About Mojeek; Open Source, TOR and Crawling
05 July 2022
We frequently get questions asking why Mojeek is built as it is, and why certain pieces of functionality are, or are not, included. We thought it would be a good idea to publish answers to some of these questions on our blog. (part 1 of these FAQs is available here, part 2 here, and part 3 here).
Will You Open Source Mojeek?
Search engine optimization (SEO) as a practice makes it very difficult for a search engine to be open source, whilst also avoiding the manipulation of its results from malicious actors. If Mojeek's methods and algorithms were completely open to the public, then SEO professionals could devise ways to get to the top of Mojeek’s results rather than doing so by providing any real value. There is a balance somewhere between transparency and necessary confidentiality that we will continually evaluate. We do appreciate greatly, and benefit from, open-source initiatives such as cURL and Linux, and are always looking for ways that we can contribute to and share with the FOSS community.
Will You Make Mojeek Accessible via a .Onion Address?
We do not provide access to Mojeek through a .onion address and are not intending to do so in the short term. We agree with the aims of the TOR Project, which allows people to escape both surveillance and subsequent actions from freedom-limiting actors. We are thus increasingly inclined to provide this access, but at the moment we have made the decision to wait. This is something that we will be revisiting periodically.
As a search engine we deal every day with the issue of automated queries from bot traffic. It is something that consumes a large portion of our resources. We have to regularly develop and deploy new ways of blocking access to Mojeek for the many bad actors that attack us, whilst preserving that access for good actors. It is a major challenge to deal with this as an independent search engine, and we would prefer to devote the time and resources spent in this area to improving Mojeek for both users and customers. Unfortunately this bot activity is a big challenge, and is a reality for all search engines.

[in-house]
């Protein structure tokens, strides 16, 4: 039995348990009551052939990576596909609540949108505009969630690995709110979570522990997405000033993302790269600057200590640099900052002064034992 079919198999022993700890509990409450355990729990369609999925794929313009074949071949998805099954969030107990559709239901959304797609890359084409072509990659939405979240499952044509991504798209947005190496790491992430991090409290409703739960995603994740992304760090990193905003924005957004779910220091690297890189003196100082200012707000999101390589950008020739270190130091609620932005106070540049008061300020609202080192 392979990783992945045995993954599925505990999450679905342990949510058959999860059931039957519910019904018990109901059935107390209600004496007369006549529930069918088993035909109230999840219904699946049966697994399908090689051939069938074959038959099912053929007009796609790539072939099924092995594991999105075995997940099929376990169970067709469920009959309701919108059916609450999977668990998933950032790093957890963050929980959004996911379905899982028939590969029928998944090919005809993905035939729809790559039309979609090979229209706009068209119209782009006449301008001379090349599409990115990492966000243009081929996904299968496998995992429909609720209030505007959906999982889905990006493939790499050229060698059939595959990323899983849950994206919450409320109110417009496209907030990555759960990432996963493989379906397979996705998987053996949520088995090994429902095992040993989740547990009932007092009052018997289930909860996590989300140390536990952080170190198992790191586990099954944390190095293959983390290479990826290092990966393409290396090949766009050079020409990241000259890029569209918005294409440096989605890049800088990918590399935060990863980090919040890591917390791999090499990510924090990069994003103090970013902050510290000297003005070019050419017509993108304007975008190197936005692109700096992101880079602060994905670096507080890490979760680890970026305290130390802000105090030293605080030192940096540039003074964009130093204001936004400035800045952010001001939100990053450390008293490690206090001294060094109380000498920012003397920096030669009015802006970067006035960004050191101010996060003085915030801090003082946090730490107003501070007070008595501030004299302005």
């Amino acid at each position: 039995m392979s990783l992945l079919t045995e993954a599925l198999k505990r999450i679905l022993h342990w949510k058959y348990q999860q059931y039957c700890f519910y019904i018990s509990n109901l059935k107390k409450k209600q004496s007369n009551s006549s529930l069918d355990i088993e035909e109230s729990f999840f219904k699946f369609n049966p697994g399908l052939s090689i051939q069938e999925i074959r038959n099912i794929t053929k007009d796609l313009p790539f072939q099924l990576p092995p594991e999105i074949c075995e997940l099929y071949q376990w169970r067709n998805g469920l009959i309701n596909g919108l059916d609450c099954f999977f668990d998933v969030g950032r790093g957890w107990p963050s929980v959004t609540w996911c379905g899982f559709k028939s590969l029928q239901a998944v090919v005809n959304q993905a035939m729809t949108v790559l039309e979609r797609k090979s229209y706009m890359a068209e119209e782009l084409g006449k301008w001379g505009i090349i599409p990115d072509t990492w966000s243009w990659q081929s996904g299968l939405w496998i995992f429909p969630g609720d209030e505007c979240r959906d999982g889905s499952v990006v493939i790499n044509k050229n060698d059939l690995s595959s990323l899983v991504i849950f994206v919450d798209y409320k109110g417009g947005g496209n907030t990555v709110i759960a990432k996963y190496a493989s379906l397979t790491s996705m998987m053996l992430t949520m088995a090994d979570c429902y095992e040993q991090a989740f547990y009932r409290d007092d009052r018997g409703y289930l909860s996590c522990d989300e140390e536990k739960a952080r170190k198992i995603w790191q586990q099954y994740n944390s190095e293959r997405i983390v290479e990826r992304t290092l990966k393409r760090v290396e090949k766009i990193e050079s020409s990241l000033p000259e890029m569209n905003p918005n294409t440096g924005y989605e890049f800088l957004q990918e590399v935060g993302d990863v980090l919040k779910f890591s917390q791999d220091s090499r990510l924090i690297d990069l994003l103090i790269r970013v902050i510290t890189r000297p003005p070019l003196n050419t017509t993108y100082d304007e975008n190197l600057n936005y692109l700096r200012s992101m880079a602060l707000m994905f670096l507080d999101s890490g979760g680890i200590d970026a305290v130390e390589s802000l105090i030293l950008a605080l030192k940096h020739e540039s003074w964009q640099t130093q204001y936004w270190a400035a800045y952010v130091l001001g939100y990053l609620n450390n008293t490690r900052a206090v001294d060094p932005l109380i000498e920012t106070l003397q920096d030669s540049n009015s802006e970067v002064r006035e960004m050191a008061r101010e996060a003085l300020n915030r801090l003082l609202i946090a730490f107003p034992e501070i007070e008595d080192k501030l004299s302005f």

This is our issue when it comes to providing a .onion address through which you can search on Mojeek; estimates in the past have suggested that up to 94% of traffic through the network is malicious. Sadly this reality is not very different for Mojeek. So whilst we deeply understand and resonate with the legitimate uses of the TOR network, we have to be careful about how we deploy our resources. Currently we are not in a place where we could handle the increase in automated traffic from bad actors we could get through TOR whilst continuing to provide a great service to legitimate users.
Will You Crawl my website at [domain.tld]?
It is possible that the website in question has not been reached due to the lack of good and prominent links to it; you can check if a site is in the Mojeek index by entering a query, as below, with domain and tld switched out to match your website.
The other possibility is that we are blocked from being able to crawl the website in question. We’ve written before about robots.txt, the rules by which good bots on the web play, and in a few cases, such as with Facebook and LinkedIn, we are unable to crawl these sites due to following these rules. With these two in particular, a lot of time and resources would be devoted to mapping out these sites in their entirety, and so we’re not unhappy that they are not in the Mojeek index. This being said, there will be cases where we have been (in our eyes unfairly, as MojeekBot is a good actor that respects robots.txt) blocked from crawling a website that should be accessible in Mojeek’s index.
If you find that the website you’re looking for has blocked Mojeek in their robots.txt file, you can help us out by contacting the person who maintains the website, and asking for them to account for Mojeek in these rules.
05 July 2022